heart failure symptoms

Recognizing Heart Failure Symptoms

Heart failure—the disease—is gradual, progressive, and chronic. Heart failure symptoms can be described with the same three words. Symptoms of heart failure develop gradually—sometimes they are not even noticeable to the person. Heart failure is not a sudden, traumatic event. Neither are the symptoms. Heart failure is progressive. Its symptoms … Read More

Heart Failure? Stay Vigilant for Worsening Condition

More than 5 million Americans have heart failure, and 500,000 more cases are diagnosed each year. The condition develops gradually, due to injury to or weakness of the heart—underlying causes include these, among others: Heart attack High blood pressure Coronary artery disease Heart valve disease Abnormal heart rhythms Diseases of … Read More

Understanding Heart Failure: Symptoms to Know

Though it sounds like a condition in which the heart stops beating altogether, heart failure is actually a problem that develops when the heart can no longer pump enough blood and oxygen to meet the body’s needs. It’s a serious and complicated health challenge. But if you and your physician … Read More

What Is Cardiomyopathy?

Nearly half of all heart failure cases are caused by diseases that primarily affect the heart muscle. Together, these are known as cardiomyopathies. What is cardiomyopathy? Cardiomyopathy is a heart disease that often occurs without a known reason, but can be caused by various medical conditions, including infections (usually viral), … Read More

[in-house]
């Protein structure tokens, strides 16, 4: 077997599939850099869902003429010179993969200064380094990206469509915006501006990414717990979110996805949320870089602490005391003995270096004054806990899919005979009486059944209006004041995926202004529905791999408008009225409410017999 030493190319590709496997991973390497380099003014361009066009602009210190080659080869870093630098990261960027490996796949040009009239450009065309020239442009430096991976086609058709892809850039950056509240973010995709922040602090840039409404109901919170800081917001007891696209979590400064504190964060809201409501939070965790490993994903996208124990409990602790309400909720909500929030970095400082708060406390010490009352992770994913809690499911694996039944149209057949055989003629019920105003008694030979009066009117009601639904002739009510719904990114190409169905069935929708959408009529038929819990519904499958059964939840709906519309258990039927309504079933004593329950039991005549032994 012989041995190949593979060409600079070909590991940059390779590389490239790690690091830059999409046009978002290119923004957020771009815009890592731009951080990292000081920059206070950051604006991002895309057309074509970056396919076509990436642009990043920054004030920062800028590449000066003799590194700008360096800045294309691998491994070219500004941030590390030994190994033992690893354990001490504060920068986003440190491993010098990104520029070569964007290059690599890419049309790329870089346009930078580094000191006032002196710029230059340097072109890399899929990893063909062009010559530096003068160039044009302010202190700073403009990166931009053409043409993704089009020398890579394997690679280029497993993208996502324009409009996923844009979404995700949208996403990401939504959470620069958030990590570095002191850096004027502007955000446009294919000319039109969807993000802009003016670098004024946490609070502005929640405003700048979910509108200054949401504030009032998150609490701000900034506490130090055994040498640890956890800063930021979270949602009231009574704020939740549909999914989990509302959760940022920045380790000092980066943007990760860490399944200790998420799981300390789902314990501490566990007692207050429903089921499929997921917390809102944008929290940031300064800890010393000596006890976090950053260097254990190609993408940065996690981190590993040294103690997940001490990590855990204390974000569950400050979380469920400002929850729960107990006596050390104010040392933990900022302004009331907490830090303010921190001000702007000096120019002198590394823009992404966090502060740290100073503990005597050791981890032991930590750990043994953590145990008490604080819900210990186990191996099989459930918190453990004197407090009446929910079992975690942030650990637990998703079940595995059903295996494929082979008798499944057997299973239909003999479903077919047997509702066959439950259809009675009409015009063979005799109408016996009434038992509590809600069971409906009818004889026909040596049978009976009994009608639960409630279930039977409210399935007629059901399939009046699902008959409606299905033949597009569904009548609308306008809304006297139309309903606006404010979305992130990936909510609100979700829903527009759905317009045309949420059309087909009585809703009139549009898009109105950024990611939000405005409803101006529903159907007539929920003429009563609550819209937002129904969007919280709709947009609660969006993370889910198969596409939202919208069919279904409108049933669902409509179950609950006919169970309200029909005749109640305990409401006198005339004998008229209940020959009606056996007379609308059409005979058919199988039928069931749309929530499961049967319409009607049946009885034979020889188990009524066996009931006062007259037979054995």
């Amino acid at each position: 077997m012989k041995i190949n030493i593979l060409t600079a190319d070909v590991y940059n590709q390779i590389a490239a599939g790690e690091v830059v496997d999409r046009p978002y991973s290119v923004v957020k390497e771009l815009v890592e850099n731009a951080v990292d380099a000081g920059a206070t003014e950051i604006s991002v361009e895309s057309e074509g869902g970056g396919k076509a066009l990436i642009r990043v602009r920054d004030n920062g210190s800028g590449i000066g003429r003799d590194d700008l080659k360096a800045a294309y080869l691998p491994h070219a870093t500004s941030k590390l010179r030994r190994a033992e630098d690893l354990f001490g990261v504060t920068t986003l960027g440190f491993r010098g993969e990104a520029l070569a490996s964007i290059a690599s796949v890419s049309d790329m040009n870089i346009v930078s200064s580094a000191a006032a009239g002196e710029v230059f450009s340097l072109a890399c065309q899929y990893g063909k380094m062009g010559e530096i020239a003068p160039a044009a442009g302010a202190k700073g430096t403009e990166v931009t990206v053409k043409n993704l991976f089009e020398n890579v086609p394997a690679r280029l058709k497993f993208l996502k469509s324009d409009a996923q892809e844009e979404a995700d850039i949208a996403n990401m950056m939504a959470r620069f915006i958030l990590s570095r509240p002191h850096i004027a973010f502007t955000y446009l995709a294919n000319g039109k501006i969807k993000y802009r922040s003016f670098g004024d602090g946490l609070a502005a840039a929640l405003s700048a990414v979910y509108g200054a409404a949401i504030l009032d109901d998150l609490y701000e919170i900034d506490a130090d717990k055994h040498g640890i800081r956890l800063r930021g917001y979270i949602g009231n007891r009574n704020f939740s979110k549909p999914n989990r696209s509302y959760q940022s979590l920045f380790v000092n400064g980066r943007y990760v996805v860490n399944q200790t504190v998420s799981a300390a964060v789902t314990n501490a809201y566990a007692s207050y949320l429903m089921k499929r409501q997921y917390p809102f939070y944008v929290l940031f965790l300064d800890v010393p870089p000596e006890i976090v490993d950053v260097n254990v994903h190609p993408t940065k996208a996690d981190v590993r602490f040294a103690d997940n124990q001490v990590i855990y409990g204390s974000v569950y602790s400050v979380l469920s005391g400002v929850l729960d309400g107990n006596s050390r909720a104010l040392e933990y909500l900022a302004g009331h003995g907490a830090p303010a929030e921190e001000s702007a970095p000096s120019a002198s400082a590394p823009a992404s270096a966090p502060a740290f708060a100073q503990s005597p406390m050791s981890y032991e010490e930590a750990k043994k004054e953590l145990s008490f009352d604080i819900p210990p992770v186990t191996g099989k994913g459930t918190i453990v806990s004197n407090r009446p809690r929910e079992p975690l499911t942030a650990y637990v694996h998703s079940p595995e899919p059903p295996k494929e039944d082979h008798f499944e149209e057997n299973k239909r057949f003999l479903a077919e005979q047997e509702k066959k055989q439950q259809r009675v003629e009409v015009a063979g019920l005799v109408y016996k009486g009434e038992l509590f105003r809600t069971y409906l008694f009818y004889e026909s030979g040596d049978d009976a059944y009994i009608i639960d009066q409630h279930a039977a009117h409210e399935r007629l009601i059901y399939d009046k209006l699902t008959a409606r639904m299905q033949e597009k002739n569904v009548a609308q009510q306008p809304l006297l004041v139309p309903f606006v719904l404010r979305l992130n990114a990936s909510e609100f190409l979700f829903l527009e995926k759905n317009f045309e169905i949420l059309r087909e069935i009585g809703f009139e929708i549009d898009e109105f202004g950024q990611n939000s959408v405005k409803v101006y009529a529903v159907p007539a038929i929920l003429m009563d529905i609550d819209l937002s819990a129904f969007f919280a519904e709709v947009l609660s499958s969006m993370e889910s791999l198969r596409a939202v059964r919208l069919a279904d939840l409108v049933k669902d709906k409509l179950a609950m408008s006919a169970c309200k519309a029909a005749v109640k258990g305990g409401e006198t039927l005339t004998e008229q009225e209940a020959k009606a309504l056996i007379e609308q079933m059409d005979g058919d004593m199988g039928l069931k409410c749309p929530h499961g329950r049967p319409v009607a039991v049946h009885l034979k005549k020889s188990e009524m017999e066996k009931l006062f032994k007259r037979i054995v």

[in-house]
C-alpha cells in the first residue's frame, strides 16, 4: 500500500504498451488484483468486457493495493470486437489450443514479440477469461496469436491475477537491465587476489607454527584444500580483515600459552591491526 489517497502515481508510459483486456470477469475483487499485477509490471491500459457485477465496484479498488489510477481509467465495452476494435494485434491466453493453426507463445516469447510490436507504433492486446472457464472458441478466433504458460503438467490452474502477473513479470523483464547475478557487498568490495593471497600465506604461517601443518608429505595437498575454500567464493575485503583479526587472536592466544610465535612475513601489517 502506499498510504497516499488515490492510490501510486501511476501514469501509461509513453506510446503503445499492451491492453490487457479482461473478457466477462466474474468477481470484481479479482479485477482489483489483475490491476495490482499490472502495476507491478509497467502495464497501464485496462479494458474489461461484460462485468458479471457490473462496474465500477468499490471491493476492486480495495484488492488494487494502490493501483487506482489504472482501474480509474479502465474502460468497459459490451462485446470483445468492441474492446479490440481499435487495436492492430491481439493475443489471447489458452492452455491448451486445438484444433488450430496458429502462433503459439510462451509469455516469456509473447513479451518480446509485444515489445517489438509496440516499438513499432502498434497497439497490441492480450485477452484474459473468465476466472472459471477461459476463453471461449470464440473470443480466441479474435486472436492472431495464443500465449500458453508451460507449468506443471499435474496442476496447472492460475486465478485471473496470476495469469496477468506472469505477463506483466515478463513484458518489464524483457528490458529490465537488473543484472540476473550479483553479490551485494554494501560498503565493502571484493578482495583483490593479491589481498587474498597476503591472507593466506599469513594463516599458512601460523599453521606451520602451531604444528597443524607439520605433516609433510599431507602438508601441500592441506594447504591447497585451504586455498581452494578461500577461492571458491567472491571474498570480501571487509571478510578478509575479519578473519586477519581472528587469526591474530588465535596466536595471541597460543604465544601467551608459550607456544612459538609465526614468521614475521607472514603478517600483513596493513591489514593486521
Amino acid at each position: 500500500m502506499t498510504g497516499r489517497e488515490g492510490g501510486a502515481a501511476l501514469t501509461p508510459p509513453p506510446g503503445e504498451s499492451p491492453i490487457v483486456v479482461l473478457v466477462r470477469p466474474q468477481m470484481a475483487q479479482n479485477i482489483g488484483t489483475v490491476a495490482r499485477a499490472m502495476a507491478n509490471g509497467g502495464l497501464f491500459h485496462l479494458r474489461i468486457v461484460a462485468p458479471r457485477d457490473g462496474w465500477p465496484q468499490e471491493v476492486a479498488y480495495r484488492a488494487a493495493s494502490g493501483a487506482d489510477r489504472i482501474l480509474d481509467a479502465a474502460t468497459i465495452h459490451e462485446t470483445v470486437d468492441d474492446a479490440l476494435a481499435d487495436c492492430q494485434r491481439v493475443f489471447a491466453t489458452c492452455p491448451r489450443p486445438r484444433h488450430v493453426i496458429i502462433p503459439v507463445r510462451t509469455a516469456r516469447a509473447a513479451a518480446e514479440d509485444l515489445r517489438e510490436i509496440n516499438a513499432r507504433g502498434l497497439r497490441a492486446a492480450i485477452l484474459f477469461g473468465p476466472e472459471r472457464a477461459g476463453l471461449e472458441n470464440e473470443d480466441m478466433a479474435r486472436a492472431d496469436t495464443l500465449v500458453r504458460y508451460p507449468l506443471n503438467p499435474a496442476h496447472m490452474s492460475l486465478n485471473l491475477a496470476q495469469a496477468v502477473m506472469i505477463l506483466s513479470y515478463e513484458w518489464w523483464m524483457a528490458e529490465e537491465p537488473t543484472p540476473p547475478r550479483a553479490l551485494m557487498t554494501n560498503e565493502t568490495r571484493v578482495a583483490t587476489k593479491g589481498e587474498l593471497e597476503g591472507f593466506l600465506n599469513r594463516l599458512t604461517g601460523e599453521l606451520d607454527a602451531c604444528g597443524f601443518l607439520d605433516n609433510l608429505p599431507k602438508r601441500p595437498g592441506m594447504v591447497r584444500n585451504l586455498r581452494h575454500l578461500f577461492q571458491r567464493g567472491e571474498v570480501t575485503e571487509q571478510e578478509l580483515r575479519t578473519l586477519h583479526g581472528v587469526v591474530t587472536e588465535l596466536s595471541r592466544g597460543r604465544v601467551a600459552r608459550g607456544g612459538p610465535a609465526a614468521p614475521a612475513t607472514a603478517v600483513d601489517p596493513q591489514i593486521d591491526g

Heart Failure Stages and How to Treat Them

Two complementary systems are used to classify heart failure stages. The New York Heart Association (NYHA) classification divides patients into groups according to impairment in ability to carry out physical activity. It is a subjective assessment made by the physician, and it represents a patient’s condition at the time of … Read More

What Is Congestive Heart Failure?

You may have heard the phrase "congestive heart failure" used interchangeably with "heart failure." That’s because the symptoms of heart failure usually involve congestion throughout the body. Less blood being constantly circulated means less excess fluid being filtered by the kidneys into urine. That additional fluid is known as congestion, … Read More

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